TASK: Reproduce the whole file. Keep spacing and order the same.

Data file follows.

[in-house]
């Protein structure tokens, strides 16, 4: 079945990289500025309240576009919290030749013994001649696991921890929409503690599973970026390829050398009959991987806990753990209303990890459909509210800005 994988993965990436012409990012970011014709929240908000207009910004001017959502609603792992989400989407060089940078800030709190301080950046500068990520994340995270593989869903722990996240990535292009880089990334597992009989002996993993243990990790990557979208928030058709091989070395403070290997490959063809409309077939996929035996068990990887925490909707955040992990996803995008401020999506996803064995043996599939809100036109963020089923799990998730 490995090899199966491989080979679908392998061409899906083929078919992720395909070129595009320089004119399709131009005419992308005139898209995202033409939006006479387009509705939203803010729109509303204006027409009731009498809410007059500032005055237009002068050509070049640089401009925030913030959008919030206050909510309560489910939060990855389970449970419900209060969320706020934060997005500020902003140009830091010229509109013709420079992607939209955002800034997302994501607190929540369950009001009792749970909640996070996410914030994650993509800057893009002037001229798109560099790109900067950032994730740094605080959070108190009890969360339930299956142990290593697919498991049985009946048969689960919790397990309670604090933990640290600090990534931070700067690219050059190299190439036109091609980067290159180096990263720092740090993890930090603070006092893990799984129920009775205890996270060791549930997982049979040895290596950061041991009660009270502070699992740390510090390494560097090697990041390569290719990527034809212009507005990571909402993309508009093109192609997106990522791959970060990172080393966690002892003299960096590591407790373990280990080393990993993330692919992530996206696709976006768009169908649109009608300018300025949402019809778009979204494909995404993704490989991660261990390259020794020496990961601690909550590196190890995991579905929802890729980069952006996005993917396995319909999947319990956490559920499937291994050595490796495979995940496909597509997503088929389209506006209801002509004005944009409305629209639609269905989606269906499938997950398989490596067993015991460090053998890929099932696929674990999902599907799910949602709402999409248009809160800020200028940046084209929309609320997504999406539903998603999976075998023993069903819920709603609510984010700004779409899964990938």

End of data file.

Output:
[in-house]
């Protein structure tokens, strides 16, 4: 079945990289500025309240576009919290030749013994001649696991921890929409503690599973970026390829050398009959991987806990753990209303990890459909509210800005 994988993965990436012409990012970011014709929240908000207009910004001017959502609603792992989400989407060089940078800030709190301080950046500068990520994340995270593989869903722990996240990535292009880089990334597992009989002996993993243990990790990557979208928030058709091989070395403070290997490959063809409309077939996929035996068990990887925490909707955040992990996803995008401020999506996803064995043996599939809100036109963020089923799990998730 490995090899199966491989080979679908392998061409899906083929078919992720395909070129595009320089004119399709131009005419992308005139898209995202033409939006006479387009509705939203803010729109509303204006027409009731009498809410007059500032005055237009002068050509070049640089401009925030913030959008919030206050909510309560489910939060990855389970449970419900209060969320706020934060997005500020902003140009830091010229509109013709420079992607939209955002800034997302994501607190929540369950009001009792749970909640996070996410914030994650993509800057893009002037001229798109560099790109900067950032994730740094605080959070108190009890969360339930299956142990290593697919498991049985009946048969689960919790397990309670604090933990640290600090990534931070700067690219050059190299190439036109091609980067290159180096990263720092740090993890930090603070006092893990799984129920009775205890996270060791549930997982049979040895290596950061041991009660009270502070699992740390510090390494560097090697990041390569290719990527034809212009507005990571909402993309508009093109192609997106990522791959970060990172080393966690002892003299960096590591407790373990280990080393990993993330692919992530996206696709976006768009169908649109009608300018300025949402019809778009979204494909995404993704490989991660261990390259020794020496990961601690909550590196190890995991579905929802890729980069952006996005993917396995319909999947319990956490559920499937291994050595490796495979995940496909597509997503088929389209506006209801002509004005944009409305629209639609269905989606269906499938997950398989490596067993015991460090053998890929099932696929674990999902599907799910949602709402999409248009809160800020200028940046084209929309609320997504999406539903998603999976075998023993069903819920709603609510984010700004779409899964990938």